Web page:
Sluggish Pistons can't stop Pekovic, Timberwolves
AUBURN HILLS -- Sunday should have been an easy game for the Pistons.
As they battle for one of the final Eastern Conference playoff spots, they were facing one of the easiest tasks in the NBA -- beating the Minnesota Timberwolves at home. After all, Minnesota and Flip Saunders came into the game with a 10-40 record and just four wins on the road in 25 tries.
They are heading back to the Twin Cities with five after an easy 112-101 victory.
The Pistons gave up baskets on Minnesota's first nine possessions and never mustered enough energy to take a lead.
"There was not one positive in that game," Stan Van Gundy said in a post-game press conference that lasted just 75 seconds. "Not one."
In the post-Josh Smith era, the Pistons have thrived by playing defense, pounding the ball inside and hitting the 3-pointers that open up when teams sag into the post. Sunday, though, none of that worked.
Andre Drummond and Greg Monroe had what looked like a productive night, combining for 32 points and 23 rebounds, but they also had nine turnovers and were helpless defensively against Nikola Pekovic. The 6-foot-11, 295-pound Montenegrin finished with 29 points on 16 shots, and went 11-of-12 from the free-throw line when Drummond and Monroe resorted to fouling.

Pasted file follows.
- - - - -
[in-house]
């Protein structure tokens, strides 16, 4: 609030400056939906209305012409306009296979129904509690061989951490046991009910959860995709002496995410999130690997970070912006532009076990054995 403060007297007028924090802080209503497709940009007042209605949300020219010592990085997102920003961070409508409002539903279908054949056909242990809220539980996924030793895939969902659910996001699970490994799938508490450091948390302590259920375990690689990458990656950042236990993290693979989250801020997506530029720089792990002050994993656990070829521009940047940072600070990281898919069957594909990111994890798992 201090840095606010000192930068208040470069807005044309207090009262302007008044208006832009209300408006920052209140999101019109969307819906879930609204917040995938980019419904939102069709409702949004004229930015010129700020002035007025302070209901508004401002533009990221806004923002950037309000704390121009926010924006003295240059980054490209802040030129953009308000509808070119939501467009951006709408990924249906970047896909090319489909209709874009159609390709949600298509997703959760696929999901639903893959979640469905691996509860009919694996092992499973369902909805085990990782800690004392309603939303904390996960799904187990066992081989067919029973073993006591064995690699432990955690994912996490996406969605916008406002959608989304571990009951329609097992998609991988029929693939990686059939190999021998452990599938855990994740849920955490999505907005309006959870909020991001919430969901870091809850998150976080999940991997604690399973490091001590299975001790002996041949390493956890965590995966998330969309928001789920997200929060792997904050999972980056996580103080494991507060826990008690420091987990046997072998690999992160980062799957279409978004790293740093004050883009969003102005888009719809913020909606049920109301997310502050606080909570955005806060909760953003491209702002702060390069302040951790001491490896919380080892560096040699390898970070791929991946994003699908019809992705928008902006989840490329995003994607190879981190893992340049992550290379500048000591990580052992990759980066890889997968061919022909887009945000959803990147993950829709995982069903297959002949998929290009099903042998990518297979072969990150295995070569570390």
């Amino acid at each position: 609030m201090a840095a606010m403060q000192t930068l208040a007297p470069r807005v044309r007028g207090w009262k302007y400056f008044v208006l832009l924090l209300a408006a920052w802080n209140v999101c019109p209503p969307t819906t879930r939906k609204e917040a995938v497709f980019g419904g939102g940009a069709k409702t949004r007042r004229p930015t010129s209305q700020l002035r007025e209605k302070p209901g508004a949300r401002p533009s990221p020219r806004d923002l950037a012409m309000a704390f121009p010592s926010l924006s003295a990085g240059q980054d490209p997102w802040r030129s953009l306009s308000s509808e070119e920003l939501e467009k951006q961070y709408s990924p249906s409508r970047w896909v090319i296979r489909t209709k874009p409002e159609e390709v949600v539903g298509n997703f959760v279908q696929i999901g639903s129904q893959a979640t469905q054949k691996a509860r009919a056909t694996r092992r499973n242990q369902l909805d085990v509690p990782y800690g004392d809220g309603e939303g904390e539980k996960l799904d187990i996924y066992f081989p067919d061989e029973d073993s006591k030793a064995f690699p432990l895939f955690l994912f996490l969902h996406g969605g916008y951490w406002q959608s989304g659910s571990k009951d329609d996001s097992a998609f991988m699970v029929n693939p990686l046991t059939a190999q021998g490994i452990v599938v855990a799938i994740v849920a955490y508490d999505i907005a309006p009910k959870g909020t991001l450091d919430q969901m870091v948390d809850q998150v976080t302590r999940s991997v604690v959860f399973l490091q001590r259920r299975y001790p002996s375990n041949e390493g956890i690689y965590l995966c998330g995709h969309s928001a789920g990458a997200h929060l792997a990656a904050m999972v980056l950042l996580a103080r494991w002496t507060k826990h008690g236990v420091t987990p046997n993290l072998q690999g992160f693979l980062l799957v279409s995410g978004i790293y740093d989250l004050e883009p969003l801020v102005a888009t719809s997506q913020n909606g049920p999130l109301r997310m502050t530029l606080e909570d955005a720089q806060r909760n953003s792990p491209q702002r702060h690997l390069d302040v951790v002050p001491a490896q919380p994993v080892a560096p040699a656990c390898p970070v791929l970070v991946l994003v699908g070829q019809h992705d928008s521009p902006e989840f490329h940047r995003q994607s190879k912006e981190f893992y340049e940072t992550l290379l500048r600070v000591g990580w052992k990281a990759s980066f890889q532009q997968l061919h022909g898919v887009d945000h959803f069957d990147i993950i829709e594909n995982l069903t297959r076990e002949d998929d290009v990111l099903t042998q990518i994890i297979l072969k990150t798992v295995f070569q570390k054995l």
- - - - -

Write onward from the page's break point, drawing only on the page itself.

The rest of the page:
Drummond only played 29 minutes before fouling out, while Monroe played 32 and finished the game with five fouls. That, like everything else about the game, displeased Van Gundy.
"He's a big, strong guy and he's a good player," he said. "But we didn't compete hard against him."
Flip Saunders, still the last Pistons coach to win a playoff game, said that Pekovic exploited a quirk they had found in Drummond's game.
"It was interesting, because Drummond is one of the better defensive centers in the league, but he loves to block shots," Saunders said. "In order to block shots, he wants to give guys a little bit of space, but if you give Pek space, he's just too big."
If that had been Detroit's only problem, Van Gundy might have given his team some slack. But there was the lack of post offense in the first half, the 1-for-15 performance on threes in the second half and, more than anything, the lack of defense.
"We just didn't come out with any energy," agreed Kentavious Caldwell-Pope. "They pushed the ball, we didn't get back and they got easy baskets."
The last thing Van Gundy was asked was which player can help him get the team to focus every night.
"I have absolutely no idea," he said. "It is going to have to be all of them."